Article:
Archive for the ‘Carrots’ Category

Fergus Henderson’s beef mince on dripping toast

July 18, 2018
Beef mince on dripping toast.

Firstly, save your dripping! Dripping toast is one of those treats for the day after, a lovely second wind from the previous day’s roast. Mince is a dish discussed as much in Scotland (and indeed in London) as cassoulet is in Castelnaudary. Questions such as should you add peas or carrots can start a gastronomic row of great proportions. I do like a spot of carrot in mine.

Total cost: £9.70

Serves 4
onion 1, peeled and thinly sliced
leek 1, cleaned, sliced lengthways in half, then thinly sliced across
carrot 1, peeled, sliced lengthways in half, then thinly sliced across
garlic 2 cloves, peeled and chopped
extra virgin olive oil a splash
minced beef 750g
whole tinned tomatoes 2
oatmeal a handful
Worcestershire sauce 3 tbsp
chicken stock 250ml

For the dripping toast
good white bread 4 slices
dripping to spread generously

In a large pan, sweat the onion, leek, carrot and garlic in the splash of olive oil until softened. Add the mince, giving it a healthy stir to break up. Add the tinned tomatoes, crushed in your hand – a subliminal gesture. Keep stirring and add the oatmeal, not so much that you end up with porridge.

Stir, add the Worcestershire sauce and – if you have a bottle open – a glug of red wine. As this may take it above the £10 mark, it is delicious but not essential. Pour in three-quarters of the chicken stock and stir again.

Take a view on the liquid content; if it seems a wee bit dry, add the rest of the stock. You are looking for a loose lava consistency. Check for seasoning.

Now allow the mince to simmer gently for 1 and a half hours, if not 2 (if it is drying out, add more stock). Time allows the mince to become itself, as is the case for most of us.

Toast the bread, spread the dripping onto each slice and put under the grill for a moment to make sure it melts completely. Spoon the mince over the toast.

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Parmesan Pork Escalopes (Waitrose)

October 3, 2017

Kedgeree (Kate Young)

September 29, 2017

Ingredients
500ml water
1 onion – roughly chopped
1 small carrot – roughly chopped
1 stalk celery – roughly chopped
1 bay leaf
5 black peppercorns
300g smoked haddock (undyed)
2tbsp butter
3 small brown onions

2 cloves garlic
1tsp turmeric
1tsp ground cumin
1tsp ground coriander
1tsp fennel seeds
3 crushed cardamom pods
180ml double cream
250g basmati rice
Parsley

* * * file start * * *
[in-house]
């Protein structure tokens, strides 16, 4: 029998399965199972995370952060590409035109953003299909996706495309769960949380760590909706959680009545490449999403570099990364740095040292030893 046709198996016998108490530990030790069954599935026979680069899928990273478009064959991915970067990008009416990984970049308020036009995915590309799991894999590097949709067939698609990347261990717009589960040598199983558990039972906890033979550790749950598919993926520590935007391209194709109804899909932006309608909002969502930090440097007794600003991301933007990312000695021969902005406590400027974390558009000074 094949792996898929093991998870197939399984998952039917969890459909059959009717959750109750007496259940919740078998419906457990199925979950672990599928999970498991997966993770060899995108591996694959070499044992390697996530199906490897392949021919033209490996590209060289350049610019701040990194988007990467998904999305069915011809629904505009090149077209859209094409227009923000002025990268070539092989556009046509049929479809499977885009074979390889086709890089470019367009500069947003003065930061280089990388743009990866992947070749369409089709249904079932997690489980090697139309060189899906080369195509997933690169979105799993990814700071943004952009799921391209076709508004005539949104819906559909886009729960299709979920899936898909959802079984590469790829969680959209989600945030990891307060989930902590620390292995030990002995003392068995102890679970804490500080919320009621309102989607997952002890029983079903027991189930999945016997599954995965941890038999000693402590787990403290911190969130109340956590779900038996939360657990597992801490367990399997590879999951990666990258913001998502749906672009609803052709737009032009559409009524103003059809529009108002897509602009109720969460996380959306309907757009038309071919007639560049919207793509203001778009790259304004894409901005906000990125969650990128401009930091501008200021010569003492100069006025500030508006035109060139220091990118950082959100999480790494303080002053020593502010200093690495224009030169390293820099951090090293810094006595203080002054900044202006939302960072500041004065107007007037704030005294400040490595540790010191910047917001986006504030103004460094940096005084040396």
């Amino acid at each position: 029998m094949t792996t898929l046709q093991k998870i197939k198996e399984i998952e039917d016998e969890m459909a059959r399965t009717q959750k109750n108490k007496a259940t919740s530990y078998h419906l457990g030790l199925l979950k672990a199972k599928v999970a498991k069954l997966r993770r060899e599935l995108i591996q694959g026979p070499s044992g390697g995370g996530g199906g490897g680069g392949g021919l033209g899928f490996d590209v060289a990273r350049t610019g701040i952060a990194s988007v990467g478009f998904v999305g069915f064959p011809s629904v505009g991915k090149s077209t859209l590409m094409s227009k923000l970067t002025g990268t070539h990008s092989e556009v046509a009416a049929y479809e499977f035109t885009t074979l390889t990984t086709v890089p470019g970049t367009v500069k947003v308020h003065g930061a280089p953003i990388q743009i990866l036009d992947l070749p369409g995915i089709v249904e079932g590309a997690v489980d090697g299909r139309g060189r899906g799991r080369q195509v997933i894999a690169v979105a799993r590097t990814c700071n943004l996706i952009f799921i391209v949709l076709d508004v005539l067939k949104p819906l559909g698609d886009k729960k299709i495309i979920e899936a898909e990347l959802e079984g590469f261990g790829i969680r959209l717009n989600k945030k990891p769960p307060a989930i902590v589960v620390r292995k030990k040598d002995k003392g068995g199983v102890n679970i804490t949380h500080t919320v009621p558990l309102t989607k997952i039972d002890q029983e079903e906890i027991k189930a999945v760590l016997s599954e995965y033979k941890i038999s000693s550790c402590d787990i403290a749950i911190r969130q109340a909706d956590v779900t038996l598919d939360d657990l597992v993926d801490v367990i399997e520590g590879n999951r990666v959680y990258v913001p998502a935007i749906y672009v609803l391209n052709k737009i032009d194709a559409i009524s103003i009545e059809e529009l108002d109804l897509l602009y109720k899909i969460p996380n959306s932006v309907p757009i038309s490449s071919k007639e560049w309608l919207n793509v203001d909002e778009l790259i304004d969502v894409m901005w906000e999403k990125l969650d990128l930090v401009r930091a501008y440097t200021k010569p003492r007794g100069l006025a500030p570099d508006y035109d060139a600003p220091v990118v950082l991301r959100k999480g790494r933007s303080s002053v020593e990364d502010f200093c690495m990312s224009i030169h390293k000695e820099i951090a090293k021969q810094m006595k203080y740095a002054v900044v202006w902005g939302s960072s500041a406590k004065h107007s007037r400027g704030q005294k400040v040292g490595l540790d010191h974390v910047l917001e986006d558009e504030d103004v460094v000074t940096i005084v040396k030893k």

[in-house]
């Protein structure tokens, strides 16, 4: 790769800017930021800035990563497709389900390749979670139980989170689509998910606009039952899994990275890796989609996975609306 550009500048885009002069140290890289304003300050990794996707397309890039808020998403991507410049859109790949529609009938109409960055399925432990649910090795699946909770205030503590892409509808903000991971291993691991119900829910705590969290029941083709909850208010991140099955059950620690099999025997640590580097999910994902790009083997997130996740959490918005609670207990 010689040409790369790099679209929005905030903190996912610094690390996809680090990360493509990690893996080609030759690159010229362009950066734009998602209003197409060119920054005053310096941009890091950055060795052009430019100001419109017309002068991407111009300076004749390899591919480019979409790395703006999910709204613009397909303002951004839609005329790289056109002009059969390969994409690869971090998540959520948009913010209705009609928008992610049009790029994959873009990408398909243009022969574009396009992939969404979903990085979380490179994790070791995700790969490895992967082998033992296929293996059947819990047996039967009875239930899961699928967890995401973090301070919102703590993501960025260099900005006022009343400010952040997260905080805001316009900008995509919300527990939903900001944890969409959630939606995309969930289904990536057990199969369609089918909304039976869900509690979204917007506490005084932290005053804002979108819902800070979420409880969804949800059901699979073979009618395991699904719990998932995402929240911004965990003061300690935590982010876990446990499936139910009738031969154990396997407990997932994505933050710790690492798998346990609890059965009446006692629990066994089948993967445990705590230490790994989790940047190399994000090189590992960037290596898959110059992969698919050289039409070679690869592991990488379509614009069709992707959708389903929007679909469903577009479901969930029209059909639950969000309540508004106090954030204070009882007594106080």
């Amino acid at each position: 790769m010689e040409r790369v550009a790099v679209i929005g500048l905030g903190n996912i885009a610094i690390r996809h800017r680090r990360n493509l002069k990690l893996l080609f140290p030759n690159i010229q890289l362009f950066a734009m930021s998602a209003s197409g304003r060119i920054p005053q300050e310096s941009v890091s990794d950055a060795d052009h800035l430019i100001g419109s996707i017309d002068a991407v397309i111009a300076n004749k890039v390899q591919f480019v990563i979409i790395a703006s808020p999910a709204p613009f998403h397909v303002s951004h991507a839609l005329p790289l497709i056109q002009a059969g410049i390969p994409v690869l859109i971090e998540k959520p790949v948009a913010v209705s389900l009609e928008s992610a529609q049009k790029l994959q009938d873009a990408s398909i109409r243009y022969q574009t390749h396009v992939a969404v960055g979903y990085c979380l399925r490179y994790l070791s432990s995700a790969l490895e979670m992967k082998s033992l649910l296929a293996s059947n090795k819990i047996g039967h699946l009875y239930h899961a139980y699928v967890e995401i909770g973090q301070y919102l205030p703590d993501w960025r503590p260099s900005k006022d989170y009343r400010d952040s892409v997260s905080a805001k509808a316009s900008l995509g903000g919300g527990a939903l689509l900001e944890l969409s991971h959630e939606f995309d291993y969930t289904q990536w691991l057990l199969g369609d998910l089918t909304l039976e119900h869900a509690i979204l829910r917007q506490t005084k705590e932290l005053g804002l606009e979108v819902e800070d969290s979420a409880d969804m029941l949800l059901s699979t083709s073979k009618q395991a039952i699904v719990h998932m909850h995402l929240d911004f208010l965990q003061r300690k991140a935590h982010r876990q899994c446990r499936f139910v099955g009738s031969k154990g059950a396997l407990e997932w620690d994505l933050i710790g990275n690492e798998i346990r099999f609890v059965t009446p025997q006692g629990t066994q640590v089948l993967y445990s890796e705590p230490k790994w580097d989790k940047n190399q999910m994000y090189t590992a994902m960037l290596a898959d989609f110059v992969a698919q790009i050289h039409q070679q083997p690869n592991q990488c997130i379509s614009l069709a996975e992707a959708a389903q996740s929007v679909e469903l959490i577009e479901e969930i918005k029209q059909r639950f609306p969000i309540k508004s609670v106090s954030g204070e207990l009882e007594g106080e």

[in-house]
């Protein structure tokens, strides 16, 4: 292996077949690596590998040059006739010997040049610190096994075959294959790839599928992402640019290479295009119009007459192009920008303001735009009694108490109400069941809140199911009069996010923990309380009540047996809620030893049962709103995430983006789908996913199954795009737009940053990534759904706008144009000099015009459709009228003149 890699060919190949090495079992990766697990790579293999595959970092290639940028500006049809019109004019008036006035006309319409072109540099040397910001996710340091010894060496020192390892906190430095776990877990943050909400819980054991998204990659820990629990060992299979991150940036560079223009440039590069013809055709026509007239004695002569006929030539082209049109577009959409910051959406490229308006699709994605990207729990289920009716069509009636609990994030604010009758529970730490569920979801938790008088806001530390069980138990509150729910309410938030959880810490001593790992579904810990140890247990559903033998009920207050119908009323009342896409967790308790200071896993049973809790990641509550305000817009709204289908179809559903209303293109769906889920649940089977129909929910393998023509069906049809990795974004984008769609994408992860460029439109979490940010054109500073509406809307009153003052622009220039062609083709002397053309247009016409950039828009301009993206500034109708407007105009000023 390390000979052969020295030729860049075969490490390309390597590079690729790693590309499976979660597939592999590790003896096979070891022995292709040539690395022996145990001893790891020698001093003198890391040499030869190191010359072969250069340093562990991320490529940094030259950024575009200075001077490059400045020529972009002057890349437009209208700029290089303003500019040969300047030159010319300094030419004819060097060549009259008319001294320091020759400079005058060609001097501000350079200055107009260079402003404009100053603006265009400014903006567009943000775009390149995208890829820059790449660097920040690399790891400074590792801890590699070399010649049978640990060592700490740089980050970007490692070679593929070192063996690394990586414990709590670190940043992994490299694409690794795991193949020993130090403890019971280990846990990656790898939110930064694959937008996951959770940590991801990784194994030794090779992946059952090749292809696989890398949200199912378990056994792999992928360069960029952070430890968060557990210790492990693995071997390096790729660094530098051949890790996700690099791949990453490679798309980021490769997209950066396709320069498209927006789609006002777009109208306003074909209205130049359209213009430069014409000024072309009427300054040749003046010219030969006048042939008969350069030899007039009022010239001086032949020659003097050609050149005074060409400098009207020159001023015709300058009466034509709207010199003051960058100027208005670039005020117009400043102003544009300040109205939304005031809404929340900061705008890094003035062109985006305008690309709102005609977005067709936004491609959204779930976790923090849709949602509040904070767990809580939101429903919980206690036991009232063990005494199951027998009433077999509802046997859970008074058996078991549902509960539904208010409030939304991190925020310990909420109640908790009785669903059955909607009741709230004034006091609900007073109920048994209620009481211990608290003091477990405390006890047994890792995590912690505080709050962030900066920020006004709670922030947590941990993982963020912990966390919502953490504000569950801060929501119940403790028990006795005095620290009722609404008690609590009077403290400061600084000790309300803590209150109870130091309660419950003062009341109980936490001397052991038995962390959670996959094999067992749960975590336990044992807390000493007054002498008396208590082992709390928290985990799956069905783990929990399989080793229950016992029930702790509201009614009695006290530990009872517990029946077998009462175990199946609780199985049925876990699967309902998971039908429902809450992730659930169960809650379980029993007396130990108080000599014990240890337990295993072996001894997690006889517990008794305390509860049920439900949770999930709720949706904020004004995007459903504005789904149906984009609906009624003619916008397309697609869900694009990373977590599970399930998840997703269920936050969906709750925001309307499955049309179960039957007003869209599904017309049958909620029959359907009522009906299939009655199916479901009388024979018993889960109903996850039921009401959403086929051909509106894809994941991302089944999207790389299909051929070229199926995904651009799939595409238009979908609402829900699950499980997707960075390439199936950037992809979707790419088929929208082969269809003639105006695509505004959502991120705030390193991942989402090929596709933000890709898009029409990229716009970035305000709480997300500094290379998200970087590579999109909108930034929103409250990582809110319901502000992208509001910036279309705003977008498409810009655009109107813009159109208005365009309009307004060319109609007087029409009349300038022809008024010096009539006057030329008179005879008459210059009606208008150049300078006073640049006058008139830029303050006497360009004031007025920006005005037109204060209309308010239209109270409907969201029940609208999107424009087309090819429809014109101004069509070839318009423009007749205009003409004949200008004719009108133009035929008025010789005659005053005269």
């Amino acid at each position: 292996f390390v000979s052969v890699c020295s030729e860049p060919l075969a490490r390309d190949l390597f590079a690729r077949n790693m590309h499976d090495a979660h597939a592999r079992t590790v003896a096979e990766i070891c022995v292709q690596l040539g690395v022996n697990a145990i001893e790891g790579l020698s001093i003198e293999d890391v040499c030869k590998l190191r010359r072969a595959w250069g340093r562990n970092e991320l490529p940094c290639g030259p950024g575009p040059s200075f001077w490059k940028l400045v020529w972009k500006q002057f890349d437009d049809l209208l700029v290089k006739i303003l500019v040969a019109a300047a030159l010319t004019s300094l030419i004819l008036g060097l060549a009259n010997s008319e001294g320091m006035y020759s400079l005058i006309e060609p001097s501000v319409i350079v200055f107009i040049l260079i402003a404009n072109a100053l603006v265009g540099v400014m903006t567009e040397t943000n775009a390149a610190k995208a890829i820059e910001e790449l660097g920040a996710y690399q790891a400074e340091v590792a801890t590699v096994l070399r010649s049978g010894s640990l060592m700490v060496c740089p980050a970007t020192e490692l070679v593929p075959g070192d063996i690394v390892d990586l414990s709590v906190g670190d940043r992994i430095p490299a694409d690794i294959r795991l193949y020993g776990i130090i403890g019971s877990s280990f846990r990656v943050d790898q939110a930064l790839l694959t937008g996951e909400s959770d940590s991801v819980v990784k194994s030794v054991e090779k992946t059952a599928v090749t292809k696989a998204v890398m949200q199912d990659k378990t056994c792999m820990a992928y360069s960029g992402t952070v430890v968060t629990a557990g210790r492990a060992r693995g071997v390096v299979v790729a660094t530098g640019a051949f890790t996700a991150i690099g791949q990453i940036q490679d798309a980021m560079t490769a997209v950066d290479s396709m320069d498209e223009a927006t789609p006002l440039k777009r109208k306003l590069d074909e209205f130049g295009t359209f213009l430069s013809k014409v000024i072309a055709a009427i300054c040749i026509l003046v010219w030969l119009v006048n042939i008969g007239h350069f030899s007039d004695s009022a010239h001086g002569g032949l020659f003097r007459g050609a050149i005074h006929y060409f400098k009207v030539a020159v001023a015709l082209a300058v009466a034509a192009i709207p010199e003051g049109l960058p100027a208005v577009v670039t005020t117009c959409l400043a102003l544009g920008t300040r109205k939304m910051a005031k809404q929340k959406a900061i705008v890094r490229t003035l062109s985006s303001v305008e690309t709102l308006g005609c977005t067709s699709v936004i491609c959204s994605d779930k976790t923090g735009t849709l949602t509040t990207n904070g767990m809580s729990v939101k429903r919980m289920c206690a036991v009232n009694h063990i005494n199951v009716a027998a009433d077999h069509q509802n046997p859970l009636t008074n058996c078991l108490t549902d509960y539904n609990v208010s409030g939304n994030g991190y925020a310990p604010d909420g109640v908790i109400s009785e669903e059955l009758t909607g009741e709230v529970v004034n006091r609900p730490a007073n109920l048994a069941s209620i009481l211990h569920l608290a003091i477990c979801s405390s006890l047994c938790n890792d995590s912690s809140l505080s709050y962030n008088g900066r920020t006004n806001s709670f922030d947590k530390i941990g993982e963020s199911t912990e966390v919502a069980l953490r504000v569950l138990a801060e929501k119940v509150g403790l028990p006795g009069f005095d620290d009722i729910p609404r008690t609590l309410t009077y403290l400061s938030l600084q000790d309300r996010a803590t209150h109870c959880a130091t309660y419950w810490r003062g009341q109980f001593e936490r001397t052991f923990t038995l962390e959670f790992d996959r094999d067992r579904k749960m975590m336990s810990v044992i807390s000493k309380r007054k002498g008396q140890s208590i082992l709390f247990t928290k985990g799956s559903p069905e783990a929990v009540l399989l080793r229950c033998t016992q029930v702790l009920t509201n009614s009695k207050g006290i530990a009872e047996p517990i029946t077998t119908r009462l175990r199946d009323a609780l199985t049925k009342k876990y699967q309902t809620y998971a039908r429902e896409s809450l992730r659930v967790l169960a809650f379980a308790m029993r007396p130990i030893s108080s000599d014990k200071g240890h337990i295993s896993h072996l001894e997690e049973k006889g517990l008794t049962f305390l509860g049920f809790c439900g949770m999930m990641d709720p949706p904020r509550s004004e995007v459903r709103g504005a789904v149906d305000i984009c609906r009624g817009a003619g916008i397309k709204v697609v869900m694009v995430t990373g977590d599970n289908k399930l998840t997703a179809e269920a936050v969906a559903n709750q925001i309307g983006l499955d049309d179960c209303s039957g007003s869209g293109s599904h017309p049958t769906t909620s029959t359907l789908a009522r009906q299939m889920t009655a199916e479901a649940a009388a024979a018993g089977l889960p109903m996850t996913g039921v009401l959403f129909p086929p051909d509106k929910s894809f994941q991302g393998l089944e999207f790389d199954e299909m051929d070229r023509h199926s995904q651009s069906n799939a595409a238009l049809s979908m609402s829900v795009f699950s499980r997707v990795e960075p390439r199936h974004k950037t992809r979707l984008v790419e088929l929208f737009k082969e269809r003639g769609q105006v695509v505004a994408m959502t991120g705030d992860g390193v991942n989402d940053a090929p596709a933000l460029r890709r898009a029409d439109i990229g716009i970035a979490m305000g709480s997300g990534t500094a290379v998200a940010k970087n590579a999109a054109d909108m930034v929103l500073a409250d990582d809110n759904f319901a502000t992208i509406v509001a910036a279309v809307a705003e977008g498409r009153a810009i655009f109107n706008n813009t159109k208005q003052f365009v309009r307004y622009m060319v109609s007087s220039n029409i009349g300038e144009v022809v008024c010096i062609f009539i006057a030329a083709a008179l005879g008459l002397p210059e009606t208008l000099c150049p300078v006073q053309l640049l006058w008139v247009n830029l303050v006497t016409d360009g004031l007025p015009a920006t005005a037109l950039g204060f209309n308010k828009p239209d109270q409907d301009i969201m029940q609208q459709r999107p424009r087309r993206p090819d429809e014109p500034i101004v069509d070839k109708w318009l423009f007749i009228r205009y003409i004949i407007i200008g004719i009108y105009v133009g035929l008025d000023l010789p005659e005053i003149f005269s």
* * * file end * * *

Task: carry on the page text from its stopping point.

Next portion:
5 eggs
Mango chutney

1 Put the chopped vegetables, peppercorns and the bay leaf in the wide-bottomed pan with the haddock. Cover with the water and bring to the boil on the stove. As soon as it comes to the boil, turn the heat off and set it aside it to cool – the fish will finish cooking as it does so.

Pour the rice into the medium saucepan. Rinse and drain the rice three times in cold water. Add fresh water to the pan until it sits one knuckle higher than the top of the rice. Cover, bring it to the boil, then turn down to a low simmer and cook until the water is at the level of the rice. This should take around 8-10 minutes. Turn the heat off and leave the lid on tightly, covering the pan with a tea towel if it isn’t a snug fit. Leave to steam in the pan for fifteen minutes. Fluff the rice with a fork.

3 Chop the onions into fine slices and mince the garlic. Heat the butter until foaming in the frying pan and add the onions and garlic. Fry until soft and translucent. Add the spices and fry for another two minutes. Add 300ml of the fish cooking water and reduce the liquid by half. Finally, add the cream and reduce until thick.

4 Meanwhile, put the eggs in cold water and boil them to your taste – for this recipe, I like them cooked for five minutes after the water comes to the boil. Run them under cold water and peel them.

Tip the rice into the sauce and stir through so that each grain is coated. Flake the fish in and stir this through too. Serve immediately with mango chutney, parsley and a peeled, sliced egg on each plate.

Swedish Meatballs with Dill Mash (Rosemary Schrager)

September 19, 2017

Mushroom Burgers with Beetroot Slaw

August 10, 2017

Thai Style Chicken Noodle Salad With Coconut and Chilli Dressing (Slimming World)

July 20, 2017

Beery Barley Beef

May 25, 2017

http://www.aol.co.uk/living/food/beery-barley-beef/2536/

1 tablespoon sunflower oil

625 g (1¼ lb) lean stewing beef, cubed

1 onion, chopped

1 tablespoon plain flour

250 g (8 oz) carrots, diced

250 g (8 oz) parsnips or potatoes, diced

300 ml (½ pint) light ale

750 ml (1¼ pint) beef stock

small bunch of mixed herbs or dried bouquet garni

100 g (3½ oz) pearl barley

salt and pepper

 

Preheat the slow cooker if necessary; see the manufacturer’s instructions. Heat the oil in a frying pan, add the beef a few pieces at a time until it is all in the pan, then fry over a high heat, stirring, until browned. Remove the beef with a slotted spoon and transfer to the slow cooker pot. 1 Add the onion to the frying pan and fry, stirring, for 5 minutes or until lightly browned. Mix in the flour, then add the root vegetables and beer and bring to the boil, stirring. Pour into the slow cooker pot. 2 Add the stock to the frying pan with the herbs and a little salt and pepper, bring to the boil, then pour into the slow cooker pot. Add the pearl barley, cover with the lid and cook on low for 9–10 hours until the beef is tender. Serve with herb croutons or spuds

Base Curry Sauce (Dan Toombs)

May 23, 2017

Carrot and Squash Soup with Feta and Caramelised Onions

March 7, 2017

Beef and Ale Stew with Horseradish Spiral Dumplings (Mary Berry)

March 7, 2017